John Beilein: Michigan senior Zack Novak now 'living a dream' as a true two guard
Throughout his college career, Zack Novak has been used in just about every way imaginable.
The 6-foot-4 Novak has handled the ball, shot from deep, defended four positions and been asked to be the team's top rebounder, all while maintaining a role as the emotional leader of the Michigan basketball team.
But now, with a little help from sophomore forward Evan Smotrycz, Novak has been able to finally settle into his true position -- something coach John Beilein is quite excited about.
Angela J. Cesere | AnnArbor.com
"(He was always told he's) too slow to play the two guard, doesn't pass it well enough, doesn't handle it well enough. He's doing all those things now."
This season, as usual, Novak has shown an ability to do a little bit of everything.
But, thanks to the improved interior play of Smotrycz, he's been able to do so almost exclusively in the back court, as his services aren't needed nearly as much on the block.
Novak's shooting 43.2 percent from 3-point range, averaging 9.3 points per game, grabbing 4.6 rebounds per contest and has handed out 28 assists against just seven turnovers.
In his last three outings, Novak has averaged 7.7 points, six assists and 4.3 rebounds and just two total turnovers.
"Handling (the ball is) fun," Novak said following a win over Alabama A&M on Saturday. "It's good that if teams try to shut (freshman point guard Trey Burke) out, we have other options to handle the ball."
Novak insisted he'll always defer the ball-handling duties to Burke, claiming he's Michigan's best option to create a scoring play.
That may be true, but according to Beilein, Novak may in fact be a close second.
"He had a couple plays the other day and I looked at my assistants and just said 'wow,' " Beilein said. "He had an inside-out sweep that we call a 'Tony Parker,' where you cross (the ball over) and it's your last dribble. He crossed it at 17 feet, picked it up and laid it in just like that.
"We hadn't seen that in a game or a practice, so he's really filled with confidence."
Brundidge being pushed as a point guard
Michigan freshman guard Carlton Brundidge saw his first extended minutes of the season Saturday in the win over Alabama A&M, mainly as a backup to Burke at the point.
And, according to Beilein, that could be the norm going forward.
"When (Burke) is worn out, we ask 'what's our best way to get him some rest and help Carlton,' " Beilein said. "We said, let's push (Brundidge) at the point instead of trying to steal him time from Stu (Douglass) and Zack.
"If (Brundidge) is going to play, he's going to play at the point guard and try to develop (there)."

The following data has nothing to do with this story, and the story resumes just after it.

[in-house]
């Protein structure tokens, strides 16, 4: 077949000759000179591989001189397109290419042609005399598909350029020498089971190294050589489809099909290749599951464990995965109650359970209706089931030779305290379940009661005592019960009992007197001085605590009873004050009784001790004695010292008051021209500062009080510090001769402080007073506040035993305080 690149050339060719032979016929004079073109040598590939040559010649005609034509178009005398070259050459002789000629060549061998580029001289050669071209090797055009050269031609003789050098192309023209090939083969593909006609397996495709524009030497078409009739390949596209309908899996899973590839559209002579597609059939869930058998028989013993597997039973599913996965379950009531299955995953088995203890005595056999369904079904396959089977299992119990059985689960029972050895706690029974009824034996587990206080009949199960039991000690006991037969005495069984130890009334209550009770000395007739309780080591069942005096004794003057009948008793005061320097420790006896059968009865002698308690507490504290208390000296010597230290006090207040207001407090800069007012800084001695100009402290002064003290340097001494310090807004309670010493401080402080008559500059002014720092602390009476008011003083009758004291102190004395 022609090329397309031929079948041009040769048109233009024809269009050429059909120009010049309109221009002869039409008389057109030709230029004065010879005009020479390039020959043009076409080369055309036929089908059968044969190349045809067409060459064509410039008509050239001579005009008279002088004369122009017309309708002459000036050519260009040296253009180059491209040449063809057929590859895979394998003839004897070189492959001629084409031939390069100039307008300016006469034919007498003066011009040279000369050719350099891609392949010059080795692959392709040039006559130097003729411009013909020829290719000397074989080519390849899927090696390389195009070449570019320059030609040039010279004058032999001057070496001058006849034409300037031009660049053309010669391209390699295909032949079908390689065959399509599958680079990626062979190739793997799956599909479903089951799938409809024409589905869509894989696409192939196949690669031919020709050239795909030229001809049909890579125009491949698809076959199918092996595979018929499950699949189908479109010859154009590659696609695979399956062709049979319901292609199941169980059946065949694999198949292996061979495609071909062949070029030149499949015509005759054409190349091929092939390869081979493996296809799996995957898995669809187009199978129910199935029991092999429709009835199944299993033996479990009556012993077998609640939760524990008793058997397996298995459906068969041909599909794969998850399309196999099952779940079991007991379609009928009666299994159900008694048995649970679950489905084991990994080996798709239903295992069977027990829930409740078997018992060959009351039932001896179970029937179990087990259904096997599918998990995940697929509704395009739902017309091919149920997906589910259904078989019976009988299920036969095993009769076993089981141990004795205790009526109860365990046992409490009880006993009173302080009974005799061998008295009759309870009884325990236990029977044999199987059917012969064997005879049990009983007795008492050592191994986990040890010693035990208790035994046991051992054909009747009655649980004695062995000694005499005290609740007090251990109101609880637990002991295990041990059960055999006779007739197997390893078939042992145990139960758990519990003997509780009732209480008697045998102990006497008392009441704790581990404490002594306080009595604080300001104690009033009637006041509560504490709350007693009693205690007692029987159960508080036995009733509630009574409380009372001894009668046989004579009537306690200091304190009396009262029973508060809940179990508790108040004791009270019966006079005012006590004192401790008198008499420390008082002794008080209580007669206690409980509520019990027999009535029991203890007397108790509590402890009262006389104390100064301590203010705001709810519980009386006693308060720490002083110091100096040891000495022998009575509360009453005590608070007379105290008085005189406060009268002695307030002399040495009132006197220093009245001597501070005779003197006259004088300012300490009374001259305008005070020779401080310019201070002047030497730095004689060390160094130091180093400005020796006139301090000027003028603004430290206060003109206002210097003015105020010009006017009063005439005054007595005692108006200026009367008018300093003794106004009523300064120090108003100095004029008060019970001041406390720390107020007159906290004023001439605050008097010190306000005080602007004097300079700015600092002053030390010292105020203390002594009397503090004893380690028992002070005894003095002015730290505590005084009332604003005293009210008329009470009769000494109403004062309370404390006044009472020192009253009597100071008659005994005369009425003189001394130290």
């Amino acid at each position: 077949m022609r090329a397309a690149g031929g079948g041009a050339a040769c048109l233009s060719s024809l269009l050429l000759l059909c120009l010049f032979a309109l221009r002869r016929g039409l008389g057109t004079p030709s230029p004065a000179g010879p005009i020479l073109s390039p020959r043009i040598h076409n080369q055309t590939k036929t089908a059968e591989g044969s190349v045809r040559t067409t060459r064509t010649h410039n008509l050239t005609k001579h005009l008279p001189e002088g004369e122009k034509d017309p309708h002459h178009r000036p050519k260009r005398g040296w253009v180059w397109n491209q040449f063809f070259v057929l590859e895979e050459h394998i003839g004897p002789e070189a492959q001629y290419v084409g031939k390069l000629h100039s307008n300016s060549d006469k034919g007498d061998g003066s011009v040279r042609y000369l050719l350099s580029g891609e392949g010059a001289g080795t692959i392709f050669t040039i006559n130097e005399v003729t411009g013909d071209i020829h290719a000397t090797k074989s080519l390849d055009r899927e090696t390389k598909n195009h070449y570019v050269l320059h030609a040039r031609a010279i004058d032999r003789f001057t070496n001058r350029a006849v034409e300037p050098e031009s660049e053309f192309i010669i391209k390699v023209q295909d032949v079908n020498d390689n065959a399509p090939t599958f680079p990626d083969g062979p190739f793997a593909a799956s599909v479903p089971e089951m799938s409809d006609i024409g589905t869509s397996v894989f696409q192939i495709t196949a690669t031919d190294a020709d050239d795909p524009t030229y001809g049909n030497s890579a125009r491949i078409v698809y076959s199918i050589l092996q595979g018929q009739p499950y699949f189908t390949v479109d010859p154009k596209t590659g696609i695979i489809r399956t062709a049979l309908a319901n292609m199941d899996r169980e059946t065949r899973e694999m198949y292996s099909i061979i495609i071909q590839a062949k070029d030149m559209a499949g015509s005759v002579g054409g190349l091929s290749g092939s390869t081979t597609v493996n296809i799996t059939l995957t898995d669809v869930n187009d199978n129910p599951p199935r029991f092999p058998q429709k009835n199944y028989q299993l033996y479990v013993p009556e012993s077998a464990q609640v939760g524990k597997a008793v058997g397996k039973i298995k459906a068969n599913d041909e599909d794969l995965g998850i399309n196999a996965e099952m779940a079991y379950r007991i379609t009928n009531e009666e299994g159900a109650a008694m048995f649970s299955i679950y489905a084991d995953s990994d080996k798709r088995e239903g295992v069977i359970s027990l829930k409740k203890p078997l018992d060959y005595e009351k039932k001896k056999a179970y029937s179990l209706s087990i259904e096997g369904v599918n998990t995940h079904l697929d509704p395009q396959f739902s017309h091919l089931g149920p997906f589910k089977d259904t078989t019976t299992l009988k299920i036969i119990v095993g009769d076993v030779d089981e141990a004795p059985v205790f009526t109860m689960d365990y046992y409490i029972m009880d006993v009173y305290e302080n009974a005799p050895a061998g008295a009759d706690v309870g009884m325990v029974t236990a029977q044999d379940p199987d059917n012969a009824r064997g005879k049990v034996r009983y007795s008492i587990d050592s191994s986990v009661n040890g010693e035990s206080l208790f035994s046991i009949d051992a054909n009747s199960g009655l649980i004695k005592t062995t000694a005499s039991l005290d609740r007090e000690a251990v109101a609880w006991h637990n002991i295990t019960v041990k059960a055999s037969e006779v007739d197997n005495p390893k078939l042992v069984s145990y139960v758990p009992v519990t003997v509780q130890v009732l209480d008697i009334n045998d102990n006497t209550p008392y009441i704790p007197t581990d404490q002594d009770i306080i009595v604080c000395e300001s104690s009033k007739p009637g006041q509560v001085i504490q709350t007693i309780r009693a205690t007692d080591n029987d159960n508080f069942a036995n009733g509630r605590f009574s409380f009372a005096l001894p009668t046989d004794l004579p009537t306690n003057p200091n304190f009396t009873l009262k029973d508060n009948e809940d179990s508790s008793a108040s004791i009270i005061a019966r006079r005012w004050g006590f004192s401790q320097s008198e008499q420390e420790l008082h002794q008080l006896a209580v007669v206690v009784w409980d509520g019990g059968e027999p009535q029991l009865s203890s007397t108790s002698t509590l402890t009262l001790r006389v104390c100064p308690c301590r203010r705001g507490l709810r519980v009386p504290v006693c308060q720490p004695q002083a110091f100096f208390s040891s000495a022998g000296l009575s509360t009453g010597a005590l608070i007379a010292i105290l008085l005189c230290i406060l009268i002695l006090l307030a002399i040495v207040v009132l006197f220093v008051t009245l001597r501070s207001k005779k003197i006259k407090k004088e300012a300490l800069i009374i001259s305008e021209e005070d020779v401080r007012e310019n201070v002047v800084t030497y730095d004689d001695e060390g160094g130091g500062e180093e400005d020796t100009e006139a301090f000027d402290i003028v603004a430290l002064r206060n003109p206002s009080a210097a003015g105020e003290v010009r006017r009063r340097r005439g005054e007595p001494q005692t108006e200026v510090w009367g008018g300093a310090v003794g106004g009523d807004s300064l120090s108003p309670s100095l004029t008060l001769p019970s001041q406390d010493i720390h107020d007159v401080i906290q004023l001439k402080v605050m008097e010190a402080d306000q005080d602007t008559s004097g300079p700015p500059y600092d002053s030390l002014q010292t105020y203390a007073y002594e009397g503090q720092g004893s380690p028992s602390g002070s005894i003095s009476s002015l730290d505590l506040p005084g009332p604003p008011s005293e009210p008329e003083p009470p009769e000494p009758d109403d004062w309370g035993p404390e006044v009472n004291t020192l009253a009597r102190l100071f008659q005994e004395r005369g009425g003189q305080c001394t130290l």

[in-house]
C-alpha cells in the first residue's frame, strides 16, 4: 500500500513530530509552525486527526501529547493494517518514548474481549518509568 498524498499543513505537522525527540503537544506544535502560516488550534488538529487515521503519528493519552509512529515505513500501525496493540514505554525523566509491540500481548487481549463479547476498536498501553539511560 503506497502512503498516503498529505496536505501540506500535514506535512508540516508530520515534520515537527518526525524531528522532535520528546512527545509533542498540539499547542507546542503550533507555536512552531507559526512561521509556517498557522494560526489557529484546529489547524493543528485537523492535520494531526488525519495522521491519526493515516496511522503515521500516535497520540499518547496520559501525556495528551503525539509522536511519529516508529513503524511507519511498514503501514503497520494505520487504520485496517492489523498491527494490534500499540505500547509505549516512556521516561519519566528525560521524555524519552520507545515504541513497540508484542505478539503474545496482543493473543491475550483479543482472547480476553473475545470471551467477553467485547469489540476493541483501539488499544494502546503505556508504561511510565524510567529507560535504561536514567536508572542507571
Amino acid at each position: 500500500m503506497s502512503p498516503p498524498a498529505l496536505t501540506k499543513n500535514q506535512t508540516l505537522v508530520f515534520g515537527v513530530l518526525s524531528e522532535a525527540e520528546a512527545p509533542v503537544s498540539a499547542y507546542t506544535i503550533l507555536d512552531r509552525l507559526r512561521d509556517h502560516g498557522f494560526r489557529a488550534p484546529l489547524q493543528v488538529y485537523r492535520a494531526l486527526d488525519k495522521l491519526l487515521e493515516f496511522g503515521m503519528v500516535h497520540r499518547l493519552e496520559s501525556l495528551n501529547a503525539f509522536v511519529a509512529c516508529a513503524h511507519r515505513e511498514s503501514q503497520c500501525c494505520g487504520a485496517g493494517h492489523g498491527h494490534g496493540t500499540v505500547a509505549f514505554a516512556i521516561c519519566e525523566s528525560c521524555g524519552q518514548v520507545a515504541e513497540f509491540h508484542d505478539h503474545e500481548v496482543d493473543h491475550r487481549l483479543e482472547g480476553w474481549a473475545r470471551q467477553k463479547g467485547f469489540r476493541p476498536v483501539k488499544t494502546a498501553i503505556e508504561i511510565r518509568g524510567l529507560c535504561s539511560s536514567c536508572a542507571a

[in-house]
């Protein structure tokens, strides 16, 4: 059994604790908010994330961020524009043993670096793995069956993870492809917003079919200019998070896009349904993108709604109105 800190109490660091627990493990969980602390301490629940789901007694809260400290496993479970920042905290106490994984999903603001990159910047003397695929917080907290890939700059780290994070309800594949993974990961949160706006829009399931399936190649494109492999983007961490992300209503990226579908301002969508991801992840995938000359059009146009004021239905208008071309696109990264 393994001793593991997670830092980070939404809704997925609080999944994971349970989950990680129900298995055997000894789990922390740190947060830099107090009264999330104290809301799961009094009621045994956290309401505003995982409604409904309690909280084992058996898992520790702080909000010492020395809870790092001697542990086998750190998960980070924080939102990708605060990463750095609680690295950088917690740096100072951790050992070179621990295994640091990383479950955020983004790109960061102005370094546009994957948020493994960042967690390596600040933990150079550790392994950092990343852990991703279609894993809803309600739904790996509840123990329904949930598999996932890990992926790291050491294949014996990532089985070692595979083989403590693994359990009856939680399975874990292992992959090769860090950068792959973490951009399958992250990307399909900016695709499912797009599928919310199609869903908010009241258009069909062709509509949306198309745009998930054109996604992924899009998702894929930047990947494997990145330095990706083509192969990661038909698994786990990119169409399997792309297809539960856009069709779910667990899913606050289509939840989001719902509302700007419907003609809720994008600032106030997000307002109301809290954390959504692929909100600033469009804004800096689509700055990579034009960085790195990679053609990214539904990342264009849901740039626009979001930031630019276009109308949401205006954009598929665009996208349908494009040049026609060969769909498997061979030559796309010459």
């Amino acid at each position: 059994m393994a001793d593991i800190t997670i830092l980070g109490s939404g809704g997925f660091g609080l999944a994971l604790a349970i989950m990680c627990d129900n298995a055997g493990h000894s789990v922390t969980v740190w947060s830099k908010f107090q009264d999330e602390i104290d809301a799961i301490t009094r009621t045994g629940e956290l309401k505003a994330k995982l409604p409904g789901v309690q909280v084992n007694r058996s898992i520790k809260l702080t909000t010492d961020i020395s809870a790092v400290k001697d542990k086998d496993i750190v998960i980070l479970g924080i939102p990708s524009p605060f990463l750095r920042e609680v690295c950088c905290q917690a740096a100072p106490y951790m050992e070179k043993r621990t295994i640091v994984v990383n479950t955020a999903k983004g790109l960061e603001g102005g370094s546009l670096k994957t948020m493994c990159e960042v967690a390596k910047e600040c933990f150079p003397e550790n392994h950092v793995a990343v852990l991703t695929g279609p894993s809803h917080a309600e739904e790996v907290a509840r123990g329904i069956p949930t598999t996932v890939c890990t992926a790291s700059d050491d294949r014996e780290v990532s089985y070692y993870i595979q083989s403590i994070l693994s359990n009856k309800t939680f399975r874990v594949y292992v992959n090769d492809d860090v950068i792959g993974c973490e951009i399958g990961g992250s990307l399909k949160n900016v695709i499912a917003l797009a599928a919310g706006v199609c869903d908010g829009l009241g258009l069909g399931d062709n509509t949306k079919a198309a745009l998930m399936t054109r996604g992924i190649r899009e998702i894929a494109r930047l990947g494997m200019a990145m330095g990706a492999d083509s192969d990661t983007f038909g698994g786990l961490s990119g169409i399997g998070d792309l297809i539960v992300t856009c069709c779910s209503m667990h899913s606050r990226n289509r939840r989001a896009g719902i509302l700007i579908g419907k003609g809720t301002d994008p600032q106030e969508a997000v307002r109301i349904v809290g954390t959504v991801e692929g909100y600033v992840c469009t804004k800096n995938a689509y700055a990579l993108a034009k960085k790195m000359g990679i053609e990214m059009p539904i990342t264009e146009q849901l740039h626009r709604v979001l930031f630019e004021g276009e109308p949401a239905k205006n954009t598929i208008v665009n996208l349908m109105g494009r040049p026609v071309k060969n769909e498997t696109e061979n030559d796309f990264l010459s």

Beilein: Bradley series a 'win-win'
Beilein was joined on his show Monday by Bradley coach Geno Ford, who will bring his Braves into Crisler Arena to face Michigan at 6:30 p.m. Thursday.
Michigan will give Bradley a return home game during the 2012-13 campaign. Beilein said the game will be played during the first semester, and believes the series will be beneficial for both squads.
Bradley, located in Peoria, Ill., is 5-5 so far this season.
"It's hard to find these situations where they're 'win-win' both ways," Beilein said. "Where you go on the road and if you can get a win, it counts as a good win. And if you play them at home, it's a good win.
"Bradley's had a great program for a long time."
One subplot to Thursday's game will be the return of Beilein's son, Patrick, to Crisler Arena. Patrick, who played for his father at West Virginia before spending two seasons as a graduate assistant at Michigan, is currently Bradley's director of basketball operations.
"Patrick's just a superstar in the business," Ford said. "He's going to be a head coach really soon."
Odds and ends
After being asked by a fan to discuss the role of sophomore forward Jon Horford this season, Beilein said it will all depend on how quickly he recovers from his right foot injury. Horford has missed the past two games with the injury, not dressing Saturday against Alabama A&M. "We have to wait and see how this injury is and see what the X-rays and MRIs will tell us," Beilein said. "He makes big steps forward and then steps backward. But this young man has a great attitude and he wants to get better." ... Former Michigan point guard Darius Morris officially began his NBA career Monday night when the Los Angeles Lakers opened their preseason schedule against the Los Angeles Clippers. Beilein said he was excited to watch Morris play, and believes he'll be just fine in the NBA. "I'm looking forward to it," Beilein said. "That young man has tremendous will to make it in the NBA, he'll work his tail off to do whatever he can to make it. ... He'll adjust, he's a tough, smart young man."
Want to stay connected to Wolverine basketball in your Facebook newsfeed? “Like” AnnArbor.com's Michigan Basketball News & Views.